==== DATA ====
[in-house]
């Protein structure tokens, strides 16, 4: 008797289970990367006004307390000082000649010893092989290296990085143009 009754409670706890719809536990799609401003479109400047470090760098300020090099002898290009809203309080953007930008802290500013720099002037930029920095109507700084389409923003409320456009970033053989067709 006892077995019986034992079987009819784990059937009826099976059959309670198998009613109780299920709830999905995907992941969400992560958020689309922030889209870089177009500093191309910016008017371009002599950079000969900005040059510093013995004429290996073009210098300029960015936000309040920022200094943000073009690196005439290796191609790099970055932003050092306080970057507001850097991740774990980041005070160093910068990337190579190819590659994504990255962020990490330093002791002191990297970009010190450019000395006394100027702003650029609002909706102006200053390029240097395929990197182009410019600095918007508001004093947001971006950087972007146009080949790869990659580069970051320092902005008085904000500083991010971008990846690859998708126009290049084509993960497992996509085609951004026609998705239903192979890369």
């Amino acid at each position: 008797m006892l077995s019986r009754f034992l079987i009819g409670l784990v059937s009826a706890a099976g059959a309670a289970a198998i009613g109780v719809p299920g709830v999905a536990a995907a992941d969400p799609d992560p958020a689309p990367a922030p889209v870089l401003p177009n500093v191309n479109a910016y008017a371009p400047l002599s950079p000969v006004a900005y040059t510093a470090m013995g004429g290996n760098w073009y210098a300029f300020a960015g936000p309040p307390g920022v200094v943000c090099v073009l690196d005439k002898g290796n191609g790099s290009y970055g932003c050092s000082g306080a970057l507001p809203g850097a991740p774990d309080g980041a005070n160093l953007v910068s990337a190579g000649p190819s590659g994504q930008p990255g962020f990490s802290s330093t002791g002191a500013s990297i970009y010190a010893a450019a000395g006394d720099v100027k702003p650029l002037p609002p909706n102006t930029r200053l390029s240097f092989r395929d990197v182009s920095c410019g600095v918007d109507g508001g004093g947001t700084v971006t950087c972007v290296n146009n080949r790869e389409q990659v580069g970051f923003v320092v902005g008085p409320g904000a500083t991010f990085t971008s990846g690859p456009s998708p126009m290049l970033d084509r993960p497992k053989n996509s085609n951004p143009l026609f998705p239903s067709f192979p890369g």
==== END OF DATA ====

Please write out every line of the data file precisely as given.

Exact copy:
[in-house]
């Protein structure tokens, strides 16, 4: 008797289970990367006004307390000082000649010893092989290296990085143009 009754409670706890719809536990799609401003479109400047470090760098300020090099002898290009809203309080953007930008802290500013720099002037930029920095109507700084389409923003409320456009970033053989067709 006892077995019986034992079987009819784990059937009826099976059959309670198998009613109780299920709830999905995907992941969400992560958020689309922030889209870089177009500093191309910016008017371009002599950079000969900005040059510093013995004429290996073009210098300029960015936000309040920022200094943000073009690196005439290796191609790099970055932003050092306080970057507001850097991740774990980041005070160093910068990337190579190819590659994504990255962020990490330093002791002191990297970009010190450019000395006394100027702003650029609002909706102006200053390029240097395929990197182009410019600095918007508001004093947001971006950087972007146009080949790869990659580069970051320092902005008085904000500083991010971008990846690859998708126009290049084509993960497992996509085609951004026609998705239903192979890369």
């Amino acid at each position: 008797m006892l077995s019986r009754f034992l079987i009819g409670l784990v059937s009826a706890a099976g059959a309670a289970a198998i009613g109780v719809p299920g709830v999905a536990a995907a992941d969400p799609d992560p958020a689309p990367a922030p889209v870089l401003p177009n500093v191309n479109a910016y008017a371009p400047l002599s950079p000969v006004a900005y040059t510093a470090m013995g004429g290996n760098w073009y210098a300029f300020a960015g936000p309040p307390g920022v200094v943000c090099v073009l690196d005439k002898g290796n191609g790099s290009y970055g932003c050092s000082g306080a970057l507001p809203g850097a991740p774990d309080g980041a005070n160093l953007v910068s990337a190579g000649p190819s590659g994504q930008p990255g962020f990490s802290s330093t002791g002191a500013s990297i970009y010190a010893a450019a000395g006394d720099v100027k702003p650029l002037p609002p909706n102006t930029r200053l390029s240097f092989r395929d990197v182009s920095c410019g600095v918007d109507g508001g004093g947001t700084v971006t950087c972007v290296n146009n080949r790869e389409q990659v580069g970051f923003v320092v902005g008085p409320g904000a500083t991010f990085t971008s990846g690859p456009s998708p126009m290049l970033d084509r993960p497992k053989n996509s085609n951004p143009l026609f998705p239903s067709f192979p890369g």